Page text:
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The new stimulus checks: What's still ahead, before you can get your money?

Doug Whiteman
·4-min read
The new stimulus checks: What's still ahead, before you can get your money?
The new stimulus checks: What's still ahead, before you can get your money?

Your third stimulus check, this time for up to $1,400, took another big step closer over the weekend. The U.S. Senate followed the lead of the House and passed President Joe Biden’s $1.9 trillion COVID relief package, which includes the fresh round of direct payments.

So, is that it? Is the money on the way now?

Not quite. The legislation still faces one last test in Congress. But Biden has announced that if you need the cash to pay down debt or catch up on bills, you won't be waiting much longer.

That is, if you're still eligible for a stimulus check — with the president's blessing, the Senate changed the income limits for this go-round. Here's where things stand.

Stimulus checks will be harder to get this time

United States Capitol (United States Capitol)
Makoto_Honda / Shutterstock

The COVID rescue bill cleared the Senate at midday on Saturday, but along the way the eligibility guidelines on stimulus checks got tinkered with.

The legislation now provides no payments for individuals earning more than $80,000, or married couples who file taxes jointly and have incomes above $160,000. Originally, those income cutoffs for stimulus checks were $100,000 and $200,000, respectively.

Single filers making between $75,000 and $80,000, and couples earning between $150,000 and $160,000 will receive partial payments. Americans with lower incomes will receive the full $1,400 for individuals, $2,800 for joint filers.

Democrats control Congress but hold the slimmest possible majority in the Senate. Democratic leaders proposed the change — and Biden agreed to it — to win the votes of more conservative Democratic senators who wanted the stimulus checks "targeted" toward the neediest Americans struggling with basic expenses.

The first $1,200 checks distributed last spring were mostly spent on basics like food and rent. The U.S. Bureau of Labor Statistics found some of the cash also was used for saving and investing, or for other expenses that may have included buying affordable life insurance — demand for those policies has soared amid COVID.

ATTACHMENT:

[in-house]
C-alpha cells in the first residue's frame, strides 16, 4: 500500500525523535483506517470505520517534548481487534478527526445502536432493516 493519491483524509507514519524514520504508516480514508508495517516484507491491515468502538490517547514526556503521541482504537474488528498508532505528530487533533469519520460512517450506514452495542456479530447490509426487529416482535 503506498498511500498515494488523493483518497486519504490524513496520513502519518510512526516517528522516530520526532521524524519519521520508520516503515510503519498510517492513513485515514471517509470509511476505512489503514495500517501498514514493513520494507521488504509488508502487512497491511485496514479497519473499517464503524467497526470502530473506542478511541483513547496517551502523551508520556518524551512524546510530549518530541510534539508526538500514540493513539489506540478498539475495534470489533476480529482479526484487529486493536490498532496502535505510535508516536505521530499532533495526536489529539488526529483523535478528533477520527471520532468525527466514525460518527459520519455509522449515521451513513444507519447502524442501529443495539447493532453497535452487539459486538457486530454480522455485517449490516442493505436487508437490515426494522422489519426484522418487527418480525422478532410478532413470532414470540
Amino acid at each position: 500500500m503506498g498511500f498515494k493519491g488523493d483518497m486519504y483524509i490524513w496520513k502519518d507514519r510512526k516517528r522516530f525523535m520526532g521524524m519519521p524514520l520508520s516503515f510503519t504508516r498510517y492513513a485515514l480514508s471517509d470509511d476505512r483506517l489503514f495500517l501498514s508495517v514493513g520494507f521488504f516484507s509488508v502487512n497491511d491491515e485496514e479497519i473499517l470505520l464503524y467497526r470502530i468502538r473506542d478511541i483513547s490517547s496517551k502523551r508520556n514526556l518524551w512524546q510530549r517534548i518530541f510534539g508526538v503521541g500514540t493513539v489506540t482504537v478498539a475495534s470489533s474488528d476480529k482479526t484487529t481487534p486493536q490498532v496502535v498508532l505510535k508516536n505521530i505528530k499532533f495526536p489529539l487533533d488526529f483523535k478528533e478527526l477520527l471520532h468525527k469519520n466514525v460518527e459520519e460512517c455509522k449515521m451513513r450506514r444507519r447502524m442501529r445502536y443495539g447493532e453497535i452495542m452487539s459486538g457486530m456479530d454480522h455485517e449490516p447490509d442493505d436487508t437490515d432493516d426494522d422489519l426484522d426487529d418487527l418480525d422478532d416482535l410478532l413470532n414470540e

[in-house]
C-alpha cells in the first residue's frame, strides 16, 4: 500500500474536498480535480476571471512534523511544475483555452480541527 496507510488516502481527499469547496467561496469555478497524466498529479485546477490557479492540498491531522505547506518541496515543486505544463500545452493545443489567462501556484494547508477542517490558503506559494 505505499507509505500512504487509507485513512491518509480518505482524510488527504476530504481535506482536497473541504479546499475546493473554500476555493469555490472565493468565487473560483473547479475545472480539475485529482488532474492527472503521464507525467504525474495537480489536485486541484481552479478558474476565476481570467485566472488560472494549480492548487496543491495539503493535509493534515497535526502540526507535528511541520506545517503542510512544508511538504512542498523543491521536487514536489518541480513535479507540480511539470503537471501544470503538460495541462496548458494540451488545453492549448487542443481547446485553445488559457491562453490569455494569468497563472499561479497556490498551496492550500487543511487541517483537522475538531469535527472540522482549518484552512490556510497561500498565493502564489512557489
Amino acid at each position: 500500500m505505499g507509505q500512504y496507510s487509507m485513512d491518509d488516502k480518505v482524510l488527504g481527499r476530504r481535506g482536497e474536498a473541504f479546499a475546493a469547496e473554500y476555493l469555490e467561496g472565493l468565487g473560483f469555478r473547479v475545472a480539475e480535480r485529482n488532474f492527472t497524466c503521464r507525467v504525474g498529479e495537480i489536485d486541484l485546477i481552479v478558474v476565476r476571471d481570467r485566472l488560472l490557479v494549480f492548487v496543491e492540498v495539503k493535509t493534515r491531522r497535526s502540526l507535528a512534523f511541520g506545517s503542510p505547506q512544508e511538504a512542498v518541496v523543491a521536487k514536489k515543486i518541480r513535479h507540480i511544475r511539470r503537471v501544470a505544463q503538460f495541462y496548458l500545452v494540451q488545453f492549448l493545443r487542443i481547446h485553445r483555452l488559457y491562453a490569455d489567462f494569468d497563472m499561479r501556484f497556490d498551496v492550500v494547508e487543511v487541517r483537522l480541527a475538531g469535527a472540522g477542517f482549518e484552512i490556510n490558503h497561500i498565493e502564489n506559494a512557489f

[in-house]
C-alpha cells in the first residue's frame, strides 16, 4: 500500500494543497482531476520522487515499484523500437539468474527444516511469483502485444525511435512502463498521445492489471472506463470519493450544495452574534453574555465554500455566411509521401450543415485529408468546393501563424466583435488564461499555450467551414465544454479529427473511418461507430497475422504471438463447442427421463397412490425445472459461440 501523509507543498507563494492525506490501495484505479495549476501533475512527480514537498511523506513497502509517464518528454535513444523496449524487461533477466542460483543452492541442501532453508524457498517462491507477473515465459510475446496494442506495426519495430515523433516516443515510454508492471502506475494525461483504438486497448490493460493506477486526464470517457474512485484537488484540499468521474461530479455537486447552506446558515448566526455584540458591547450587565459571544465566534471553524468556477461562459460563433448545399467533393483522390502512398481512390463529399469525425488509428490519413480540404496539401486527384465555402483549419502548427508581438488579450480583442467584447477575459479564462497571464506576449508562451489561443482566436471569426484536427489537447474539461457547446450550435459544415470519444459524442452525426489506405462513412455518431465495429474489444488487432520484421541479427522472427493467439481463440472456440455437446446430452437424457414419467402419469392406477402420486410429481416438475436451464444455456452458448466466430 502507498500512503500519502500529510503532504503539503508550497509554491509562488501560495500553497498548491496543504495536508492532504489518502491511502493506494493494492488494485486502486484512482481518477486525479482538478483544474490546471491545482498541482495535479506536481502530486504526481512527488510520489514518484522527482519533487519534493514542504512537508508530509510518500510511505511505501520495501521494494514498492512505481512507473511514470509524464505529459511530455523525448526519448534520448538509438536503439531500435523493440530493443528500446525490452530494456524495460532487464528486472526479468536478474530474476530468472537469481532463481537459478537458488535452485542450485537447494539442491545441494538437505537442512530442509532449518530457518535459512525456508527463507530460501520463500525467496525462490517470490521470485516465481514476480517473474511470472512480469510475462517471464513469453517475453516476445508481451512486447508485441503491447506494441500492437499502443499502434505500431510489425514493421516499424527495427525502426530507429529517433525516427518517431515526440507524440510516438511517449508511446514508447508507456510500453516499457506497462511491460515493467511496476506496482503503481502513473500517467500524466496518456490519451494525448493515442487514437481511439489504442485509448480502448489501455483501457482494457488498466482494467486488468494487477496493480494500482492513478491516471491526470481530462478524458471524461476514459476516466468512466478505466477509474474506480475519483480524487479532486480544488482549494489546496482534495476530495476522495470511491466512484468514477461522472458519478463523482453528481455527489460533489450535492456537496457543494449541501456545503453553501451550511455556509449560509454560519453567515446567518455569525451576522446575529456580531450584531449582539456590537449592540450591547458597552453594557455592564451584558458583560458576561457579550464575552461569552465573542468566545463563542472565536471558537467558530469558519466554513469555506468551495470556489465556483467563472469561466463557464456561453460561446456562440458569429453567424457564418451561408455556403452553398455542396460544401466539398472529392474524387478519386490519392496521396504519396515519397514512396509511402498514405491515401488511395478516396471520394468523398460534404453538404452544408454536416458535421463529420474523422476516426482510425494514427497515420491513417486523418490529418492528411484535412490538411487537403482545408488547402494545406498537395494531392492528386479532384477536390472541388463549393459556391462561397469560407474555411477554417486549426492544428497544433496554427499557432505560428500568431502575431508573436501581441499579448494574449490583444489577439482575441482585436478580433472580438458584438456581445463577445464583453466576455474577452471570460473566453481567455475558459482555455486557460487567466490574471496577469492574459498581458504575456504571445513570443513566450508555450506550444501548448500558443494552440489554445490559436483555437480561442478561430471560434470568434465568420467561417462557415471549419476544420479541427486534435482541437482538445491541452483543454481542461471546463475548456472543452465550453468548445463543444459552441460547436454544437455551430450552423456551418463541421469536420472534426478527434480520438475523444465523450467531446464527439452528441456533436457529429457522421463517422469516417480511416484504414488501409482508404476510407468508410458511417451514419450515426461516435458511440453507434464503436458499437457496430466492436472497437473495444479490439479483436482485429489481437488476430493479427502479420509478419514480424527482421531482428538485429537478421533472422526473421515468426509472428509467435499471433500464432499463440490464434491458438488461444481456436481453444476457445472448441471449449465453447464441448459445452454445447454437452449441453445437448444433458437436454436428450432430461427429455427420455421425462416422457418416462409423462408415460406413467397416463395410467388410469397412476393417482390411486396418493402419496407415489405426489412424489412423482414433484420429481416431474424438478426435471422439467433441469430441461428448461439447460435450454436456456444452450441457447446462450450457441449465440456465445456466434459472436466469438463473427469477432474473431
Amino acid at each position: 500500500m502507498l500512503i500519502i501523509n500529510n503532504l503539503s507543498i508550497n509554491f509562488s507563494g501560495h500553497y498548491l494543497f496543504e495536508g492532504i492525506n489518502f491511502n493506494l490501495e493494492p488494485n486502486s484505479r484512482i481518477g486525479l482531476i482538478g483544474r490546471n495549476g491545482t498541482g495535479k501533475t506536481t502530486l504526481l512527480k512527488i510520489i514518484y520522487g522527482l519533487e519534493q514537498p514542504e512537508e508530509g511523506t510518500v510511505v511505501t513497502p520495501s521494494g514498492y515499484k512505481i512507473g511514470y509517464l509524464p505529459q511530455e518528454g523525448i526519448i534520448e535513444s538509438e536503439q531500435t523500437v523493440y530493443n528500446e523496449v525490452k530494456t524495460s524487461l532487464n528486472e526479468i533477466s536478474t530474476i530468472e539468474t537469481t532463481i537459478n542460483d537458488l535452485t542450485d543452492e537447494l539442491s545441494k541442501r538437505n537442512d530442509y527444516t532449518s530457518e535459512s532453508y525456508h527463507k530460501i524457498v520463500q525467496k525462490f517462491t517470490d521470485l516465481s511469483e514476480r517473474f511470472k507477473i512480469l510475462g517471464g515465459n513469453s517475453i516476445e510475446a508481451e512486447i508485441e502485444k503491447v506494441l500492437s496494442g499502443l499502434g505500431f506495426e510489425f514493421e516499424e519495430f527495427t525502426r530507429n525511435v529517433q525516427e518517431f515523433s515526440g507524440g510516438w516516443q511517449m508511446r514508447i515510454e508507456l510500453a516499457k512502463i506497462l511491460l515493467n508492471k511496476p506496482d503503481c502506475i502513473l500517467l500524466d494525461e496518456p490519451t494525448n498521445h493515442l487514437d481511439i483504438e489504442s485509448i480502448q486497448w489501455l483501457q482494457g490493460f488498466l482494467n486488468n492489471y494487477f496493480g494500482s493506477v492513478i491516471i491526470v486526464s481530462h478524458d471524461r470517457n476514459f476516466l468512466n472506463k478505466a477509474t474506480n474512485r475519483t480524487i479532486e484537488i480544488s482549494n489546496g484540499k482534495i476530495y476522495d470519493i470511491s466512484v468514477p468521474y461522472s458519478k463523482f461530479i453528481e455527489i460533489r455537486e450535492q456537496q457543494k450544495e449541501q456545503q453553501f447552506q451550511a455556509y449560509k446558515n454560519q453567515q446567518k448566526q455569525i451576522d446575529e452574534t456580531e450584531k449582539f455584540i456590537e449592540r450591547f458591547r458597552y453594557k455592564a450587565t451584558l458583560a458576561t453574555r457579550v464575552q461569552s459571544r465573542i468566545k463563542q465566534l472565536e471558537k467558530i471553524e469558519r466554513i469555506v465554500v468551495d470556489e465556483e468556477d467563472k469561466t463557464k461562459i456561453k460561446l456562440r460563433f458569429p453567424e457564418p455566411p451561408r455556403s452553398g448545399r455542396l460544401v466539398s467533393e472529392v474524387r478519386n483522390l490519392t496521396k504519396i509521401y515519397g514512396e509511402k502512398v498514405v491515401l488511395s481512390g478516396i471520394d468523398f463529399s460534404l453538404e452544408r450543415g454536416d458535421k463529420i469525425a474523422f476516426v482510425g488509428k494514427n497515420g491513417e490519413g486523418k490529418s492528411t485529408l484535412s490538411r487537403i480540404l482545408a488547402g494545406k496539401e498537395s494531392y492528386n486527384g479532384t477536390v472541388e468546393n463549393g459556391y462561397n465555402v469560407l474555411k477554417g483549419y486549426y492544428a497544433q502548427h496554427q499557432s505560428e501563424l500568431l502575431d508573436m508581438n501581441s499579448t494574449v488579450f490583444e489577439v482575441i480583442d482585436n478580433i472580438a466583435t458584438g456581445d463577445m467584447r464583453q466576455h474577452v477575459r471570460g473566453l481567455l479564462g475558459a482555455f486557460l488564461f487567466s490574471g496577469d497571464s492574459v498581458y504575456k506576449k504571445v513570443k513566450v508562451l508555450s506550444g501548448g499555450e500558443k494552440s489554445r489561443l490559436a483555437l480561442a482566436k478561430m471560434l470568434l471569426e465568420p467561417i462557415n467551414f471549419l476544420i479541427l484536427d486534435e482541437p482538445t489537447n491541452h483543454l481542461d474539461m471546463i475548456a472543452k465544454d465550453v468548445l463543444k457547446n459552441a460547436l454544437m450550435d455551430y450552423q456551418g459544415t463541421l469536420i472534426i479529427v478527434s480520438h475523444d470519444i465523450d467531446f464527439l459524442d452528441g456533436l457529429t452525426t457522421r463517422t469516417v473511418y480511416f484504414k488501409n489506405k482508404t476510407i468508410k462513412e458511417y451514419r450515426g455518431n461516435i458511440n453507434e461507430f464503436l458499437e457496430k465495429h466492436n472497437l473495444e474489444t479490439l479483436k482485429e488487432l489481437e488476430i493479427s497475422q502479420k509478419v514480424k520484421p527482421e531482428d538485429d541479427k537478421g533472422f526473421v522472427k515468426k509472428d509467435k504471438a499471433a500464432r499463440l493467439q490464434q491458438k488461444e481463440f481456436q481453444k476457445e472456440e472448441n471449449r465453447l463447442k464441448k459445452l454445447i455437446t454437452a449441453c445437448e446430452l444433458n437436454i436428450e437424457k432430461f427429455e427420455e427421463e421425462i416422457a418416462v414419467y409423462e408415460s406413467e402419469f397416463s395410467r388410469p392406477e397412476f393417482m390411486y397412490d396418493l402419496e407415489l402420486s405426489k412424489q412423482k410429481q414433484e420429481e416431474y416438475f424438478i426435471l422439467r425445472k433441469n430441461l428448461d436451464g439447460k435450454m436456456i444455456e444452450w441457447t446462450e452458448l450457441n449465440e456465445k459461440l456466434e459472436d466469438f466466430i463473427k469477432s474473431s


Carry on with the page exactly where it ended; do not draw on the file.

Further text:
How soon will you get your money?

Republicans have been unified against Biden's relief package, so Democrats are pushing it through Congress using a maneuver that allows the bill to pass with simple majorities. It now faces one more vote, for the House to approve the Senate's changes.

House Majority Leader Steny Hoyer tweeted that the final House vote will come on Tuesday. Then, the legislation will be sent to the president's desk — and Biden is expected to sign it promptly.

Once that happens, the stimulus checks should begin to flow swiftly. "This plan will get checks out the door, starting this month, to the American people who so desperately need the help," Biden said at the White House on Saturday.

The last time a pandemic relief bill with stimulus checks was signed into law, it took the IRS just a couple of days to start distributing the money via direct deposits. But now, the timing may be a little more complicated because the IRS is in the middle of tax season.

Still, if all goes as planned, and if you meet the income requirements, you could have another $1,400 in your bank account before the end of March. You'll wait longer if the tax agency must mail you a paper check or debit card.

What if you'll miss out on the third stimulus check?

Family financial crisis concept. Stressed couple calculating credit card debt.
Pormezz / Shutterstock

Some 17 million fewer Americans will get stimulus checks this time because of the new income thresholds, according to an estimate from the Institute on Taxation and Economic Policy.

If you're likely to miss out — and were counting on getting the $1,400 — here are some ways you might come up with the cash on your own:

  • Slash the cost of your debt. If you've been relying on credit cards to make ends meet during the pandemic, you're probably piling up costly interest. Make your debt more manageable — and ditch it more quickly — by rolling your balances into a lower-interest debt consolidation loan.

  • Refinance your mortgage (if you've got one) and reduce your payments. Mortgage rates remain historically low, and refinancing your home loan could reward you with major savings. Millions of homeowners who haven't yet refinanced can still cut hundreds of dollars off their monthly payments by taking out a fresh mortgage at a lower rate.

  • Shrink your insurance bills. Car insurance companies have been doling out discounts because people have been driving less during the pandemic. If your insurer is being stingy, just shop around for a better deal. And while you’re at it, you could save hundreds each year by comparing rates to find a lower price on homeowners insurance.

  • Take small money-saving steps that can make a big difference. Call up your cellphone provider and switch to a more budget-friendly package. Turn your hobby or special talent into a side hustle to bring in extra income. And, download a free browser extension that will automatically search for better prices and coupons whenever you shop online.